The Mashaba young female was born in May 2015 and is now fully independent, yet has not established a territory for herself.

Nomadic around the fringes of her mothers territory would best sum up her movements, but as she’s almost three and has been seen mating on a number of occasions, we would expect her to want to establish herself somewhere soon.

3
Ximungwe 5:3 Female
2015 - present

Having been viewed by vehicles from an early age, this leopard is supremely relaxed around Land Rovers.

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Ximungwe 5:3 Female

Lineage
Sunsetbend
Identification
markings
Timeline
30 stories
Territory
maps
Parents
1 known
Litters
1 known
Offspring
known
Siblings
known
Videos
playlist

The problem comes in when one considers the territories of the dominant females of the area:

Map21

Only the main territories surrounding the Mashaba female’s are shown.

The black spots represent sightings of the Mashaba Young female over the last couple of months. Recent weeks have seen her further and further afield, with the latest sighting (which was rather incredible; we’ll be posting on it in the next couple of days) seeing her chased by a new young leopard, the Nweti male, way down near the headwaters of the Tugwaan drainage line.

Unfortunately for her, and as one can see if you look at the map, the area around her mother’s territory doesn’t really have any vacancies. We ran a post a week or two ago about the Tatowa female and how she had had to move quite far from her natal area in order to establish herself. The Mashaba young female may well have to do exactly that. Female leopards often set up territory next to their mothers, but this is usually dependent on their mother having space to cede in the first place, which the Mashaba female doesn’t really.

6
Tatowa 3:3 Female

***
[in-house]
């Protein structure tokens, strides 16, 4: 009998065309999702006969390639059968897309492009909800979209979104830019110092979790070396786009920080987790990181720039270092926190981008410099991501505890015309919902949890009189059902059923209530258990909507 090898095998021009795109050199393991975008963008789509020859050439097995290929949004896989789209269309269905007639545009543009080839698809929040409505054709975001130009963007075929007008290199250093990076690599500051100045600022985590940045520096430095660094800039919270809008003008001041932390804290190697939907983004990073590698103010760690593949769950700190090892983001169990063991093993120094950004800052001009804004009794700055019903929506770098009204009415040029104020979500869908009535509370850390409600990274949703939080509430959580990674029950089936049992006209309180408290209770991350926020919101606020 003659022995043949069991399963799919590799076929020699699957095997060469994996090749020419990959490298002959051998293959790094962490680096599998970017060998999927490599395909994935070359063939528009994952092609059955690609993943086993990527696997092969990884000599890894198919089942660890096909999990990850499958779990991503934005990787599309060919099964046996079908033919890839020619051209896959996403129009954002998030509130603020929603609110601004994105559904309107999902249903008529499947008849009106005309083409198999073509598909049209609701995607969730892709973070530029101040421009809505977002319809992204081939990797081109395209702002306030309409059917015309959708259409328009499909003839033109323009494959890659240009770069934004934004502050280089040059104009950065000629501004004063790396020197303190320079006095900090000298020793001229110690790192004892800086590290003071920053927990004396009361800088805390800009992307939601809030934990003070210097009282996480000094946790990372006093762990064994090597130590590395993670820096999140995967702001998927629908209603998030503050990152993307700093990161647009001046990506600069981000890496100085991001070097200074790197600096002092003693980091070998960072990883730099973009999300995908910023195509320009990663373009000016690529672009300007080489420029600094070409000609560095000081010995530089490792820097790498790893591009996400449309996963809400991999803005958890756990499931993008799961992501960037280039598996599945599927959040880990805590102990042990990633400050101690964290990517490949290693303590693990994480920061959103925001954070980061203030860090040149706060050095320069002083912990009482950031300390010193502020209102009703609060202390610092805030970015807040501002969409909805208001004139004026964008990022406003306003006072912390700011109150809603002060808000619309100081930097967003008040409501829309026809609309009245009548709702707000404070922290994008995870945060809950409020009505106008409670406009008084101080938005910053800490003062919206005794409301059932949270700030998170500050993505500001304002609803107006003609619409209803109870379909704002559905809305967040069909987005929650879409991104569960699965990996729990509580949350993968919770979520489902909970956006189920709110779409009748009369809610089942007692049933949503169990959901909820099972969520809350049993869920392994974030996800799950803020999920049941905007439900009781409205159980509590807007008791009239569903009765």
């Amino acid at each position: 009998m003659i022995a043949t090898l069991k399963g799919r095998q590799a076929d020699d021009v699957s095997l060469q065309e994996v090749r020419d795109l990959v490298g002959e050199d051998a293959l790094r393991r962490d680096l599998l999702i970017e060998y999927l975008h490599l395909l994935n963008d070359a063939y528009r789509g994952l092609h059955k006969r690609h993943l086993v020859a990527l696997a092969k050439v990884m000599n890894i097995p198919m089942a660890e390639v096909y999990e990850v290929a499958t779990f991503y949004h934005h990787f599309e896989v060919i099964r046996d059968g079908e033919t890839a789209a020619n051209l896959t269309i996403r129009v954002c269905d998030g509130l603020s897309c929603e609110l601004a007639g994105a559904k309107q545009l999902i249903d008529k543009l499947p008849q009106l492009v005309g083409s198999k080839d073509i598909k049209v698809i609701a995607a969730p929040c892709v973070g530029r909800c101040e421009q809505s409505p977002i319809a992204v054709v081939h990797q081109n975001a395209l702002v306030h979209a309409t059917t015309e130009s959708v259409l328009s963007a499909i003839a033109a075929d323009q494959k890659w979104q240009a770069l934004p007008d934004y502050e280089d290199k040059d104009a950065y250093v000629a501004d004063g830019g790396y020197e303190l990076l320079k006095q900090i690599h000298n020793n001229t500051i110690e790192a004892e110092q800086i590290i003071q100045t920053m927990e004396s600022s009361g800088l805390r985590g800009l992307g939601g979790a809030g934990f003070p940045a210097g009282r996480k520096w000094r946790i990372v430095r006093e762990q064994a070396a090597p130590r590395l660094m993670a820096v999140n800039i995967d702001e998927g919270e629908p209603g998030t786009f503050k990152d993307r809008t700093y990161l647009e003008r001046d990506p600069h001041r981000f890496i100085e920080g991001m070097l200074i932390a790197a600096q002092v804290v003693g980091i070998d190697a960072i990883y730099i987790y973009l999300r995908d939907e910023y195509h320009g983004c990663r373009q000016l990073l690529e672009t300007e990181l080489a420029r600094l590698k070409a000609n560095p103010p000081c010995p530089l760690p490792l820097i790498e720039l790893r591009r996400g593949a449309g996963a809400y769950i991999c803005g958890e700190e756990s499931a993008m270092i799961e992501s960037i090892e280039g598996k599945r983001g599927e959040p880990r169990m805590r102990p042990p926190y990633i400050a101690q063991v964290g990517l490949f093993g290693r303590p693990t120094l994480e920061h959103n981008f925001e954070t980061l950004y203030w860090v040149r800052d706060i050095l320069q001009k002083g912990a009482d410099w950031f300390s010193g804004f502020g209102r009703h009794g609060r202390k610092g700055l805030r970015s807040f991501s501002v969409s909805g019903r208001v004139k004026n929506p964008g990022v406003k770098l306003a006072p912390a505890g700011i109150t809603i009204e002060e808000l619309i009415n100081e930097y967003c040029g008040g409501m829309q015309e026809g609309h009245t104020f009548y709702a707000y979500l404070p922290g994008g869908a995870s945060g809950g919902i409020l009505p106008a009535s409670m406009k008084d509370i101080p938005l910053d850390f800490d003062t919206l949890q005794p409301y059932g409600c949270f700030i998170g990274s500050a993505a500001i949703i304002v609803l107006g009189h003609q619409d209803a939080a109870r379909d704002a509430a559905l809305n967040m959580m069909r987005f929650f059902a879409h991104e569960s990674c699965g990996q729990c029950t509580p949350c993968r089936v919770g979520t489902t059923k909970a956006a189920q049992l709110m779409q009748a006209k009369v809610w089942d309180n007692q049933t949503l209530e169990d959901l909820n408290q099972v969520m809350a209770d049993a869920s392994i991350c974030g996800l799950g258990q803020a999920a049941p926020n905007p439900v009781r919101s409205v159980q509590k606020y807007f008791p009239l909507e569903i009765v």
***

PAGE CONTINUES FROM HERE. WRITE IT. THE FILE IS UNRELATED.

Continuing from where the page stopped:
2012 - present

The Tatowa female was one of a litter of three females born in early 2012 to the Ximpalapala female of the north.

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Tatowa 3:3 Female

Lineage
Short Tail Female
Identification
markings
Timeline
15 stories
Territory
maps
Parents
2 known
Litters
1 known
Offspring
known
Siblings
known
Videos
playlist
10
Mashaba 3:3 Female
2008 - present

The Mashaba female is currently Londolozi’s best known leopard. Her relaxed nature means she is comfortable around the camps and vehicles.

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Mashaba 3:3 Female

Lineage
Sunsetbend
Identification
markings
Timeline
50 stories
Territory
maps
Parents
2 known
Litters
5 known
Offspring
known
Siblings
known
Videos
playlist
Mashaba Young Female Leopard Marula Jt

Yesterday’s sighting, in which the MYF was watching something rustling in the grass nearby… Check in in the next few days for the full sighting update.

Mashaba Young Female Jt

When she was still a curious cub and fully dependent on her mother.

The most likely bet – and this is also based on where we have been seeing her more and more – is that she moves down into the southwest; the area to the west of the Tatowa female’s territory. We don’t generally go looking for leopards here. We see them, but hardly ever go on an active search. This extensive grassland is hard to track in, and makes it hard to spot leopards on the ground. To be honest, we don’t even know how far west the Tatowa female’s territory extends, so the area may well be occupied already.